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QIPS TIPS #33: Falling for You!

Shari Welch, MD, FACHE, FACEP

Shari WelchAs you now know, in 2008 CMS identified ten categories of conditions that will no longer be reimbursed. The implementation of this rule is now being felt by hospitals and providers. On a gut level the change does not seem unreasonable. The new rule basically says that if something bad happens to a patient in the hospital, the hospital does not get paid to treat that condition. These so-called Hospital Acquired Conditions include one entity particularly relevant for the emergency department: Falls and Trauma.

The cost of patient falls in elderly persons is expected to reach $32.4 billion dollars in 2020 (Chang 2004). Patients fall most often in their bedrooms followed by the bathroom and this holds true both at home and in the hospital. A growing body of research surrounding falls in the hospital helps us understand some of the conditions and circumstances that contribute to falls.

Are their process changes and design changes that can reduce the risk of falls for emergency department patients? One important process change is the identification of patients that are fall risks. Checklists at intake can help identify patients that are at risk for falling and risk factors for falling include a history of recent falls, decreased level of consciousness, use of a walking aid, difficulty rising from a chair, balance problems or orthostatic hypotension. The presence of a Foley catheter, brace or cast, feeding tube and even an IV or heparin lock all increase the risk of falling. Certain diseases such as stroke, seizures or Parkinson’s increase the likelihood of falls and simply taking more than 3 medications has been associated with increases in falls. Any visual or hearing impairment ratchets up the patient’s risk of falling. There are a number of fall risk assessment tools available and there is one that is likely good for your department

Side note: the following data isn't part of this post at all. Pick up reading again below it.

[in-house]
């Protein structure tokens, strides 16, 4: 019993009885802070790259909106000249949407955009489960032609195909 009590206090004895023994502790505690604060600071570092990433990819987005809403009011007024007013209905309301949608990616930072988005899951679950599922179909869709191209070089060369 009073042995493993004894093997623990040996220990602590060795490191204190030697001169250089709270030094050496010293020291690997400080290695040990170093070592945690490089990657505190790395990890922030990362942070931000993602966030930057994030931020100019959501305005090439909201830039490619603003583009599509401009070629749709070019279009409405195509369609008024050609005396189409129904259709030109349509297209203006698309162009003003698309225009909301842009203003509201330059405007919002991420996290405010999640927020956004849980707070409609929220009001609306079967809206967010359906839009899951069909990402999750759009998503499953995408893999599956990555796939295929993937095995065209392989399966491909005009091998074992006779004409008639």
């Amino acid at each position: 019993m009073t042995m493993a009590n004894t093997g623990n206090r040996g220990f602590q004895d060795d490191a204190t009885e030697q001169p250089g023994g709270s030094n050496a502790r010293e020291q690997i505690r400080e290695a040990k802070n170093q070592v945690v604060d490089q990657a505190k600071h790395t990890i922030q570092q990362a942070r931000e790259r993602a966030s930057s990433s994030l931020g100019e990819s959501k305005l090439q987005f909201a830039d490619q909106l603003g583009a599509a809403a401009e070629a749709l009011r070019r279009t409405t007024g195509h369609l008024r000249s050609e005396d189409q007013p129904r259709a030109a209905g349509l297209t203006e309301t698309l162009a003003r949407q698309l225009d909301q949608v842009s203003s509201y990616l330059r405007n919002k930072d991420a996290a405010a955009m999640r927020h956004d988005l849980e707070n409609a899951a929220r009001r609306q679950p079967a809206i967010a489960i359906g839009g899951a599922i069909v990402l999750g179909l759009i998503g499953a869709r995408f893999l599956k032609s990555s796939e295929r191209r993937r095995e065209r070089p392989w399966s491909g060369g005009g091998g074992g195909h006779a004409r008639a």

Once risk factors for falling have been identified, how is that information effectively communicated to all members of the ED team? While noting that the patient is a fall risk in the chart has become commonplace, the use of more visual cues is gaining momentum. Some organizations are using color coded booties, typically red, to identify patients and these booties often have non-skid design elements. These brightly colored booties are readily identified by staff including transport techs, radiology techs and ED techs from the doorway, who may have only brief encounters with the patient and inadvertently put the patient at risk. There are also commercial products like Patient Care Sign that allow the staff to use sign icons on the patient door such as Fall Risk, NPO, Isolation etc. The point is that identification alone will not reduce falls if the risk is not conveyed to staff and there are not policies and procedures in place to reduce the risk. And what are some of the procedures and policies that have become part of effective Fall Reduction Programs? Use of a low rise bed, easy access to call lights, non-skid slippers or floor mats, alarm mats that chime when the patient gets out of bed and decreased clutter in patient rooms are all strategies that can reduce falls.